Nevadans elect their judges, but every few years a proposal arises to abandon that approach for an appointment process. Supporters of the latter argue that it would minimize the politics involved and breed a more grounded, independent judiciary. Maybe, maybe not.
But there are also myriad reasons to defend the current system, not the least of which is the accountability inherent in the electoral system. Allowing voters to hold judges responsible for their decisions on the bench provides a vital check on judicial power.
Take Clark County District Judge Richard Scotti, who was elected in 2014.
On Friday, Judge Scotti ruled that the autopsy report of Las Vegas police officer Charleston Hartfield, who was killed in the Oct. 1 Strip massacre, was not a public document. The case was brought by Mr. Hartfield’s widow. Judge Scotti ruled that privacy concerns should prevail. The decision is highly questionable, given that Nevada statutes don’t exempt such documents from the state public records law.
In addition, the ruling contradicts another local judge’s recent conclusion in a separate case that autopsy reports must be available for scrutiny in service to the vital concept of government transparency. Mr. Hartfield’s autopsy had been released in the wake of that decision.
But Judge Scotti went even further than simply issuing a dubious finding in a public records case. He also ordered the Review-Journal and The Associated Press to destroy their copies of the coroner’s findings regarding Mr. Hartfield and to refrain from reporting further details on the results. He then suggested that an official with the coroner’s office be allowed to rummage through the RJ or AP files in search of the document in question.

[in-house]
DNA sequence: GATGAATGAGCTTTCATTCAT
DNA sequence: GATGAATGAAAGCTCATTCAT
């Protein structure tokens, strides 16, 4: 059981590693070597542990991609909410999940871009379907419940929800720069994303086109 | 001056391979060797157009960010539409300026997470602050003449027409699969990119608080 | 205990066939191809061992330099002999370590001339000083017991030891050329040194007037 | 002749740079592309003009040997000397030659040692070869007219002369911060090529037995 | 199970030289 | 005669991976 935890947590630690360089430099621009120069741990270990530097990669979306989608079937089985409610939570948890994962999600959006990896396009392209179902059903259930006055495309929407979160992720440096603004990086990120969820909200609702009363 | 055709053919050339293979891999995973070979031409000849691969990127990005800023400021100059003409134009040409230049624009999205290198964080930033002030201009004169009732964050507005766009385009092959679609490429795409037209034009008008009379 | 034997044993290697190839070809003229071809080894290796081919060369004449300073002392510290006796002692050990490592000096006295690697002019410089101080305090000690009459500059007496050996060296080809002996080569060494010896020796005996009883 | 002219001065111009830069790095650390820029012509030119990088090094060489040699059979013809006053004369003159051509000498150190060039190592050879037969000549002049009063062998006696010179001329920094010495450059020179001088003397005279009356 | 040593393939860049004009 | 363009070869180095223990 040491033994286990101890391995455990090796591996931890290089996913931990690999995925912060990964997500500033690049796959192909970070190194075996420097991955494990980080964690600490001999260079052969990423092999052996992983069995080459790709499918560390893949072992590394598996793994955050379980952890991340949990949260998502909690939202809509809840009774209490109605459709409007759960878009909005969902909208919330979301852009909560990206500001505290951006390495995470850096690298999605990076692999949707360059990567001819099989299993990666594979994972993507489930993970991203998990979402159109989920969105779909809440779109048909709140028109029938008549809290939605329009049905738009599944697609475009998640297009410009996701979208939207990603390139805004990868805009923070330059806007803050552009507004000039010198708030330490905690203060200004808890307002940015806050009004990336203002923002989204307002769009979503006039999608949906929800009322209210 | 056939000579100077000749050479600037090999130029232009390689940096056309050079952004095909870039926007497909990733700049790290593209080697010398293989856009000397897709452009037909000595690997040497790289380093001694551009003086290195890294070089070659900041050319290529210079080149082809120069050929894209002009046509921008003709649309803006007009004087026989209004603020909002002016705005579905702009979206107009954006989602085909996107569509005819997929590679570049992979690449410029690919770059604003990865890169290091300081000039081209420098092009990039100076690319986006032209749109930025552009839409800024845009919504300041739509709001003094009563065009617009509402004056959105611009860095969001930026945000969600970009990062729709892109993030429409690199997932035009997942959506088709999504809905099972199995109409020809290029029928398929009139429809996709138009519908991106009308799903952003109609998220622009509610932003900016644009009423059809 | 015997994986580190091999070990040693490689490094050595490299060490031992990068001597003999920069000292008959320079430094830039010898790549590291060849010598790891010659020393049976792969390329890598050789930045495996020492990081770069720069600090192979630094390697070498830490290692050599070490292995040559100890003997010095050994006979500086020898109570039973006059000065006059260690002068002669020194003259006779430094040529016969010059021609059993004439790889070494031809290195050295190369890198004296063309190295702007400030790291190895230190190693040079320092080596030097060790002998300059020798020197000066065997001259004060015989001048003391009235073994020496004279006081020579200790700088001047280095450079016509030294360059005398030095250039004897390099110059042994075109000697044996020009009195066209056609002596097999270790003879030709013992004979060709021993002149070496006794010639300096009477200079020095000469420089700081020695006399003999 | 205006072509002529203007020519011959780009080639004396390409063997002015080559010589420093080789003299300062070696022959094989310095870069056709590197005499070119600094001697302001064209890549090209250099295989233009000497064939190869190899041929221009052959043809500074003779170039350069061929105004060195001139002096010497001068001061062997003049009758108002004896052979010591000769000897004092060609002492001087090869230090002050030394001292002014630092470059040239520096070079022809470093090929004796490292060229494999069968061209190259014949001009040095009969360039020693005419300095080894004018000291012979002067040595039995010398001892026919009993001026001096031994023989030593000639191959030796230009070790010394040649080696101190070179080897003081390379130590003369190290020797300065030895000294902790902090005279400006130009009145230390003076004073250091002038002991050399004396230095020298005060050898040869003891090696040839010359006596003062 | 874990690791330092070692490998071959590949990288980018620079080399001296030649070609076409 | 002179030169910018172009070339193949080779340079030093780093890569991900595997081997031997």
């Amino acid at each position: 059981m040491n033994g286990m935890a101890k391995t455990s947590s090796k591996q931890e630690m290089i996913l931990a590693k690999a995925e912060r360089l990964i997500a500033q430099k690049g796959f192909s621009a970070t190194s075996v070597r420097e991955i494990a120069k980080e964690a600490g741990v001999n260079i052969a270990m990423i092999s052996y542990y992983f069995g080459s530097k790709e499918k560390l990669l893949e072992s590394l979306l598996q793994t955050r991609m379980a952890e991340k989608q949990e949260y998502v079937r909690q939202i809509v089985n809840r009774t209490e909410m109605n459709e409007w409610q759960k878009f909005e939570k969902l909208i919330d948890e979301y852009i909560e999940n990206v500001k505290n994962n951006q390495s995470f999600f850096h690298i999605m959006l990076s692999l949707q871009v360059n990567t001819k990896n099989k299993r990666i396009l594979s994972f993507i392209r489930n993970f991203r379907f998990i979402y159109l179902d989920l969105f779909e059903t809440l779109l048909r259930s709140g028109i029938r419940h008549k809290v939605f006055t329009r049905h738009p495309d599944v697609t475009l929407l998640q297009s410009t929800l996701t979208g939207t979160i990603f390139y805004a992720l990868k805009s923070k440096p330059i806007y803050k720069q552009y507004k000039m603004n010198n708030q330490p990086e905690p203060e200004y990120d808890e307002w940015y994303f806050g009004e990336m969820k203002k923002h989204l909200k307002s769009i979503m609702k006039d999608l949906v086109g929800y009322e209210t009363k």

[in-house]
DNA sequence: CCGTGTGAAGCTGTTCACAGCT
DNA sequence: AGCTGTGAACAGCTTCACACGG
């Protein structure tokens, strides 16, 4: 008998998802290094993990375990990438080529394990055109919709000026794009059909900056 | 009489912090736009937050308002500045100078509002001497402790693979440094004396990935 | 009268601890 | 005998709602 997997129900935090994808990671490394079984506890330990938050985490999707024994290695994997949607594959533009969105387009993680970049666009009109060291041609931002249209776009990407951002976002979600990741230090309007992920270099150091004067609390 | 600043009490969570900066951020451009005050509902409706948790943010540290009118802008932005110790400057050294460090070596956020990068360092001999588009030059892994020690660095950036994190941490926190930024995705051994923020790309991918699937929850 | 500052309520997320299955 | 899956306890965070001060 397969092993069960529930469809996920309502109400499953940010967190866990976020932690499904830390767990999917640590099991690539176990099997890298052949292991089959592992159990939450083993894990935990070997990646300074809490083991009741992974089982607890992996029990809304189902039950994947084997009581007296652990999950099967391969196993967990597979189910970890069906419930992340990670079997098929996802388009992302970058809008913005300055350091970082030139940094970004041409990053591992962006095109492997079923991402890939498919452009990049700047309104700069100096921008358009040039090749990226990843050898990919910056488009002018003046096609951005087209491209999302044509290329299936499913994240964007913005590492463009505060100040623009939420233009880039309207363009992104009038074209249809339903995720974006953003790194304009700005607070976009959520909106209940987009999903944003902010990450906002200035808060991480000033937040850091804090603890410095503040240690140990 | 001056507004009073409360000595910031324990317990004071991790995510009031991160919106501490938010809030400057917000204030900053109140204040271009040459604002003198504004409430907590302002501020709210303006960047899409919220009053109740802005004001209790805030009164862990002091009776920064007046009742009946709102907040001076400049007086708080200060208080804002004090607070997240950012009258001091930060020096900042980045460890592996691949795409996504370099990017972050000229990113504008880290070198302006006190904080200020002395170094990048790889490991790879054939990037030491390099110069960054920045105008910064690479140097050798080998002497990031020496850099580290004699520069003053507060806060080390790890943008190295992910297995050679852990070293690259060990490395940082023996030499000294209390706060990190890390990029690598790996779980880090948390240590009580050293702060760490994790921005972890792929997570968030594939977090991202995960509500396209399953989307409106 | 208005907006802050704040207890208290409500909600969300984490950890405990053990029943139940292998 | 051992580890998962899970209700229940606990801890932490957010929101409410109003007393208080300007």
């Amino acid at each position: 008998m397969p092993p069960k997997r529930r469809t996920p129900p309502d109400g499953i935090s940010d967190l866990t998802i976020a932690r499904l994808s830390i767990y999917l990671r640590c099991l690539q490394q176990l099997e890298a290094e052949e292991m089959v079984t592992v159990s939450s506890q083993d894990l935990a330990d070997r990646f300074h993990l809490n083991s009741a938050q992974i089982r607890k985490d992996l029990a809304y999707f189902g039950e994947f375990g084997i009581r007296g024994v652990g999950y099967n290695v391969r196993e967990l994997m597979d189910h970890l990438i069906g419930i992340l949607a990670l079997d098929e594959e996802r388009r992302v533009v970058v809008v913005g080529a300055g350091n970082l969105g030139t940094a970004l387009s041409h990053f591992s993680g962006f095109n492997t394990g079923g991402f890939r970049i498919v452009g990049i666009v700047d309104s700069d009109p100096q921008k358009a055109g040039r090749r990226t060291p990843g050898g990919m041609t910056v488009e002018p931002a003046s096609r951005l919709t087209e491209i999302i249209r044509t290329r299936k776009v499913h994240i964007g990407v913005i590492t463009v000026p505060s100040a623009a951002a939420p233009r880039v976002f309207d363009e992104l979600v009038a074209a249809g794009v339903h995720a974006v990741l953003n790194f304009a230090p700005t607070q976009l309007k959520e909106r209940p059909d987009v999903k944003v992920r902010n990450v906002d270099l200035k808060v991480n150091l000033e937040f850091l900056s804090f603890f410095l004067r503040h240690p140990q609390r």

Judge Scotti attended the well-regarded Hastings College of Law at UC-San Francisco. Did he snore through classes on basic constitutional law? Setting aside the debate over whether the right to privacy trumps the public’s right to know when it comes to autopsy results, the judge’s orders are patently outrageous.
Is Judge Scotti wholly unfamiliar with the First Amendment and the doctrine of prior restraint? A judiciary that dictates what a publication may or may not disseminate — barring legitimate national security issues — has disemboweled the concept of press freedom and embraced censorship as a tool of state oppression.
Judge Scotti’s decision is unconstitutional on its face. The Review-Journal has launched an expedited appeal to the Nevada Supreme Court. Yes, the newspaper has an obvious self-interest here. But the judge’s actions transcend the issue of open records and raise important questions regarding freedom of expression in a democratic republic.
Judge Scotti let his sympathies overwhelm his legal judgment, leading him to ignore state law, long-established precedent and the Bill of Rights. That’s something Clark County voters who value the freedoms enshrined in the First Amendment should remember if the judge seeks re-election come 2020.